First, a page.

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Plagiarism Review . What is plagiarism? What’s the big deal about plagiarism? How can I avoid plagiarism?. What is plagiarism?.

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plagiarism review

Plagiarism Review

What is plagiarism?

What’s the big deal about plagiarism?

How can I avoid plagiarism?

what is plagiarism
What is plagiarism?

“There are some actions that can almost unquestionably be labeled plagiarism. Some of these include buying, stealing, or borrowing a paper (including, of course, copying an entire paper or article from the Web); hiring someone to write your paper for you; and copying large sections of text from a source without quotation marks or proper citation.”

http://owl.english.purdue.edu/owl/resource/589/02/

what s the big deal about plagiarism
What’s the big deal about plagiarism?
  • While some rhetorical traditions may not insist so heavily on documenting sources of words, ideas, images, sounds, etc., American academic rhetorical tradition do. A charge of plagiarism can have severe consequences, including expulsion from a university or loss of a job, not to mention a writer's loss of credibility and professional standing.

http://owl.english.purdue.edu/owl/resource/589/01/

consequences for plagiarism in ms hurd s class
Consequences for Plagiarism in Ms. Hurd’s Class
  • If you get caught (and you probably will, students are never as good at cheating as they think they are),
    • your parents will be contacted,
    • An administrator will be the one to decide if you can re-submit the assignment or if you won’t receive any credit at all,
    • and I will write up an administrator referral for violation of the RCPS Academic Honesty Policy: Rule 21.0 A student shall not cheat on tests, examinations, projects, homework, or reports by giving or receiving unauthorized assistance nor be involved in plagiarism or other acts of academic dishonesty.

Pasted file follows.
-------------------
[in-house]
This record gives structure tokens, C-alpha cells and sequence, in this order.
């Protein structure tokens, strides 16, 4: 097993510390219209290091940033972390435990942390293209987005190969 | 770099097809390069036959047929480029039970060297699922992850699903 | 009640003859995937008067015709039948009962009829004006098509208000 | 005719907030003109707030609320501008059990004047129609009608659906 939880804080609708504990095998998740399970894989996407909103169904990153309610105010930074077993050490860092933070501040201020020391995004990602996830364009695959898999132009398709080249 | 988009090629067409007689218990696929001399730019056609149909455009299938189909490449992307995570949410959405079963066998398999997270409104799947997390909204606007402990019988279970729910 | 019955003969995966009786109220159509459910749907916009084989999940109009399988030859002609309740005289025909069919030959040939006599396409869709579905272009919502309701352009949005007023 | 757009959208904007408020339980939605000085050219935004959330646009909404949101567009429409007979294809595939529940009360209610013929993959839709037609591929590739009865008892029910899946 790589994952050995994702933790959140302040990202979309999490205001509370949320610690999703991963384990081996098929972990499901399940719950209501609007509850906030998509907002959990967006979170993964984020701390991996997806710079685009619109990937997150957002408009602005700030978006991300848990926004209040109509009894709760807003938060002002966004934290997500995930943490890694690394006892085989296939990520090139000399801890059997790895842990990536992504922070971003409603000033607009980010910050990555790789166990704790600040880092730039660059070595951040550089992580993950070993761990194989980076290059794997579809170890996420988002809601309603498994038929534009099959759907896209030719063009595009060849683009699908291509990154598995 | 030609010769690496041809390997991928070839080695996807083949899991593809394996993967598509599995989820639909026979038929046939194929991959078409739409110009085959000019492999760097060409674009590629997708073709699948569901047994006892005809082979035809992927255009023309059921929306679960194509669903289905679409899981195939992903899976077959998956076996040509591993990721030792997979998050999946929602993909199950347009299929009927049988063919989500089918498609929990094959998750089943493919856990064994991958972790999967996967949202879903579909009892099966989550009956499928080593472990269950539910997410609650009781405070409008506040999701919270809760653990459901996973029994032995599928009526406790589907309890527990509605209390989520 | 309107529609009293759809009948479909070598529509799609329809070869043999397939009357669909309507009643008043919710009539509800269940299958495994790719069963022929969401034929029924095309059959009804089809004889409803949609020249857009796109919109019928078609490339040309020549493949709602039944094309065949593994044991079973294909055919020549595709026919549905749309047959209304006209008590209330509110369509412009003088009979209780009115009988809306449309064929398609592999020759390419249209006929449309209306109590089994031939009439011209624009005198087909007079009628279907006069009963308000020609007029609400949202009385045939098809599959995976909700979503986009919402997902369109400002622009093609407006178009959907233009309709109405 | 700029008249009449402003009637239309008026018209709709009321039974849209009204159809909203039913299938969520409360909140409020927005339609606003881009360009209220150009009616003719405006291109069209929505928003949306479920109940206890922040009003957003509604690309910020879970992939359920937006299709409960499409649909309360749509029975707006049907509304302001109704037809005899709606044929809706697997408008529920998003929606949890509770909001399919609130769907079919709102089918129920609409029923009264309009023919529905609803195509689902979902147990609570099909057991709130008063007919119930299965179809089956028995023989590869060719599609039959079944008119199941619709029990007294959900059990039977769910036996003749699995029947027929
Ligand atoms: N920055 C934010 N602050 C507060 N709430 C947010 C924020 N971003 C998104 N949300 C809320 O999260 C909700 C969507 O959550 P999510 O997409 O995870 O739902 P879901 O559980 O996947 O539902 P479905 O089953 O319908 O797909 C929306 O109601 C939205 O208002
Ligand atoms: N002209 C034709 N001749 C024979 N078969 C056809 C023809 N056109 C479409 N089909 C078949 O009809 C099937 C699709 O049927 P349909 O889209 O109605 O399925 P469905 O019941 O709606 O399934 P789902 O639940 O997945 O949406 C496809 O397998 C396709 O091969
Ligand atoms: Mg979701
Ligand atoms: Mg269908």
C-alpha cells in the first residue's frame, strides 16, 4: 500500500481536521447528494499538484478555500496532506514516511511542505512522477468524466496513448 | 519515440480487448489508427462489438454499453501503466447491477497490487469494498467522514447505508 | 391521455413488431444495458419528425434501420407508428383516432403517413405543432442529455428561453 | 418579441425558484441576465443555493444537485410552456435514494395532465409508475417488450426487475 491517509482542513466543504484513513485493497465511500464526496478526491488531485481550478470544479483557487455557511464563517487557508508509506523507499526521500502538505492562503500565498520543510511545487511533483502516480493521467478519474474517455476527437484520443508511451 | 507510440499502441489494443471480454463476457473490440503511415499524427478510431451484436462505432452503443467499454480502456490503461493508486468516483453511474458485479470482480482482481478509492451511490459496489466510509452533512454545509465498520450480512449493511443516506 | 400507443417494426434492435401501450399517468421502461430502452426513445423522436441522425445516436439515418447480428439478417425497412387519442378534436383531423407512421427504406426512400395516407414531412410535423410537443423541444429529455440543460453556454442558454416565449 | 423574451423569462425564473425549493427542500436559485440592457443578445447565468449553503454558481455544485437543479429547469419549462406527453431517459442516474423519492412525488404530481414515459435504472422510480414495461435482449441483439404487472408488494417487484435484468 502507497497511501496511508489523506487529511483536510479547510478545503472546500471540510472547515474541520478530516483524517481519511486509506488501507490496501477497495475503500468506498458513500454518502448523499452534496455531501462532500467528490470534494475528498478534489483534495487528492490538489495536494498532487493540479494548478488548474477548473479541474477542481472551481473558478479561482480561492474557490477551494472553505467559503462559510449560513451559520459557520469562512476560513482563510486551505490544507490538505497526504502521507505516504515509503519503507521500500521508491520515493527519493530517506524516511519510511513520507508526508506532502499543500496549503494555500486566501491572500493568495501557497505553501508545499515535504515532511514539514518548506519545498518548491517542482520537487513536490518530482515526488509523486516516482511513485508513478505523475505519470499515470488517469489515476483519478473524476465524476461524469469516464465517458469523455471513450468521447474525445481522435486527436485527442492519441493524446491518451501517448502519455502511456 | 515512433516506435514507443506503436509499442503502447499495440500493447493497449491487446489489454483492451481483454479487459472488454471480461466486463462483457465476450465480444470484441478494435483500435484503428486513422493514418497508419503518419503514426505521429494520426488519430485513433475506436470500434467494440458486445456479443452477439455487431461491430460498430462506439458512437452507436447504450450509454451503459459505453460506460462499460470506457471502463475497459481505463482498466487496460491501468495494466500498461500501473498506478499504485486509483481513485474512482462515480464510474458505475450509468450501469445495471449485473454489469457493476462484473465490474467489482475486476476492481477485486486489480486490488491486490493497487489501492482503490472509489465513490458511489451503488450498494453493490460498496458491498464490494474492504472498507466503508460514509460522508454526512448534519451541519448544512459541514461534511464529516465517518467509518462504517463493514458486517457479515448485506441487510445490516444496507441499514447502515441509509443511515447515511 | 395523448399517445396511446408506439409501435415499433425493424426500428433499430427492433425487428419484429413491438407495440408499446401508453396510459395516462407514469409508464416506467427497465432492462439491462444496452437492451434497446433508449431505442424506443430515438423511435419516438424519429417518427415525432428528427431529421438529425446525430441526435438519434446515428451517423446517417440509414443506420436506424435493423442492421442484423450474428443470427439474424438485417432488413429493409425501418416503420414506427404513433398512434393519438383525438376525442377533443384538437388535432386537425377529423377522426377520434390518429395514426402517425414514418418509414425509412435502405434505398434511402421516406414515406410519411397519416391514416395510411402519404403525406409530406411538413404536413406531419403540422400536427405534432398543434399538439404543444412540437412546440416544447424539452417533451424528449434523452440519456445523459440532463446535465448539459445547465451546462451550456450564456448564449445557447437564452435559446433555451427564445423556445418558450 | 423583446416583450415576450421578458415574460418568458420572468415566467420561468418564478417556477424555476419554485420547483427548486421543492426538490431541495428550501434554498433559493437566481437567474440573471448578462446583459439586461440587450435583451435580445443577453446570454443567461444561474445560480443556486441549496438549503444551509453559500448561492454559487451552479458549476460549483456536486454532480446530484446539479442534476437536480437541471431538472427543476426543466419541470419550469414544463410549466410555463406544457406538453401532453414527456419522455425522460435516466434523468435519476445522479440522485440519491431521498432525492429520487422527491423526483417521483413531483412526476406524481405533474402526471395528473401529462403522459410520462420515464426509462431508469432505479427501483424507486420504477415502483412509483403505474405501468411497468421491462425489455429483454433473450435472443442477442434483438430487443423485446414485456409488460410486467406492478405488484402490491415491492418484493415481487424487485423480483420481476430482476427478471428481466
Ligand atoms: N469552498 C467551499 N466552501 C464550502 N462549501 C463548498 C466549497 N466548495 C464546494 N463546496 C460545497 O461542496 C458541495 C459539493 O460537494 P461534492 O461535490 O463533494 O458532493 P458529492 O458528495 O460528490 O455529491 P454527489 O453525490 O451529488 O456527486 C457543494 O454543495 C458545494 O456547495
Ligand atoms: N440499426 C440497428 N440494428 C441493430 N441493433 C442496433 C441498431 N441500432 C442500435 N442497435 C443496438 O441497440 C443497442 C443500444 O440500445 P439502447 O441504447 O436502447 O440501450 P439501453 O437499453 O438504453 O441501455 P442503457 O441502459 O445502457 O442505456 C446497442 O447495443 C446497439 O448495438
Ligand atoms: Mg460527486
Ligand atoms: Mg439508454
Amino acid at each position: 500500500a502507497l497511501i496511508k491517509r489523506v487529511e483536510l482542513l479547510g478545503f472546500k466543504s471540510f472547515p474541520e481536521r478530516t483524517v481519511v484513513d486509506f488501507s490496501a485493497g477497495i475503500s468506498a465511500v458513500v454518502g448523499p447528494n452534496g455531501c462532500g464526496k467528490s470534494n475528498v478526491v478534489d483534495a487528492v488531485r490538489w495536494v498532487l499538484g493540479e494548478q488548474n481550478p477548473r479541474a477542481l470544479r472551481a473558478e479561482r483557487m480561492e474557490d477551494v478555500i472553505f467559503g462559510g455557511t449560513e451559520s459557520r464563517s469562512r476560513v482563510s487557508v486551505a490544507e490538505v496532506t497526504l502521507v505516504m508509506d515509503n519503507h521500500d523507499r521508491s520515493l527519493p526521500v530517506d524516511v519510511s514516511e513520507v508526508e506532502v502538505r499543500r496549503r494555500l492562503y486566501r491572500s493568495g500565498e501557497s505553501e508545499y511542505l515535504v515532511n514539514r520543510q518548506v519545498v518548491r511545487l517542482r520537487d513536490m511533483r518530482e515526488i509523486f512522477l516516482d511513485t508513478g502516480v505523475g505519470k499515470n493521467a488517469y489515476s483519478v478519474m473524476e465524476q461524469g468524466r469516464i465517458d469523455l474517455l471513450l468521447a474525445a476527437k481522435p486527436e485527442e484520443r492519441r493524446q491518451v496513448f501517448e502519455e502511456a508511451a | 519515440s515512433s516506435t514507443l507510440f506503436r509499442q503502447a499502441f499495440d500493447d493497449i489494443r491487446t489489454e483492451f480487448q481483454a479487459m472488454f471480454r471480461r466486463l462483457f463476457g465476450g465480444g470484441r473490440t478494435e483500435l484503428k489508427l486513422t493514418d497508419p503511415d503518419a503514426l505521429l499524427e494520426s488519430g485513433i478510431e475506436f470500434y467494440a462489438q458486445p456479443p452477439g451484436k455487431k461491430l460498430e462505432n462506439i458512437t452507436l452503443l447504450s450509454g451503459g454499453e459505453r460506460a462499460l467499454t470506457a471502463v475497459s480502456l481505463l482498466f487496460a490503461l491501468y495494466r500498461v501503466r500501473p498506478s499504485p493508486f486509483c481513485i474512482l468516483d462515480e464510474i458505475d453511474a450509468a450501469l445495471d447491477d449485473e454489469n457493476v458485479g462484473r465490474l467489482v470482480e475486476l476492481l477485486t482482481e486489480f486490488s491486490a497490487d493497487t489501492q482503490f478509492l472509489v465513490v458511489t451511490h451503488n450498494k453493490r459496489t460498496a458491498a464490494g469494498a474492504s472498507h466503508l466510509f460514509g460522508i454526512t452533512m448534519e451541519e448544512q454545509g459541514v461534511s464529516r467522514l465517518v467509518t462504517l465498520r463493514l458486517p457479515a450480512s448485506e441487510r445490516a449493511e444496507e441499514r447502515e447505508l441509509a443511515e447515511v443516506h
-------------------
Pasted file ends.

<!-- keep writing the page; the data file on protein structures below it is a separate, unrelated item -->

how can i avoid plagiarism
How can I avoid plagiarism?
  • The following two slides provide lists for when you need to give credit to where you got materials from. When we prepare to write papers that include research, we’ll talk more in-depth about this issue again. This is just a quick review.
  • To be on the safe side, if you’re not sure whether or not you need to give credit for using someone else’s work, give them credit.
  • If you’re not writing an essay or another formal academic or business assignment, it’s fine to give credit by telling your reader where you got your information from at the bottom of the page in small print.

LIKE THIS: http://owl.english.purdue.edu/owl/resource/589/02/

give credit w hen
Give credit when…
  • Words or ideas presented in a magazine, book, newspaper, song, TV program, movie, Web page, computer program, letter, advertisement, or any other medium
  • Information you gain through interviewing or conversing with another person, face to face, over the phone, or in writing
  • When you copy the exact words or a unique phrase
  • When you reprint any diagrams, illustrations, charts, pictures, or other visual materials
  • When you reuse or repost any electronically-available media, including images, audio, video, or other media

http://owl.english.purdue.edu/owl/resource/589/02/

you don t have to give credit when
You don’t have to give credit when…
  • Writing your own lived experiences, your own observations and insights, your own thoughts, and your own conclusions about a subject
  • When you are writing up your own results obtained through lab or field experiments
  • When you use your own artwork, digital photographs, video, audio, etc.
  • When you are using "common knowledge," things like folklore, common sense observations, myths, urban legends, and historical events (but not historical documents)
  • When you are using generally-accepted facts, e.g., pollution is bad for the environment, including facts that are accepted within particular discourse communities, e.g., in the field of composition studies, "writing is a process" is a generally-accepted fact.

http://owl.english.purdue.edu/owl/resource/589/02/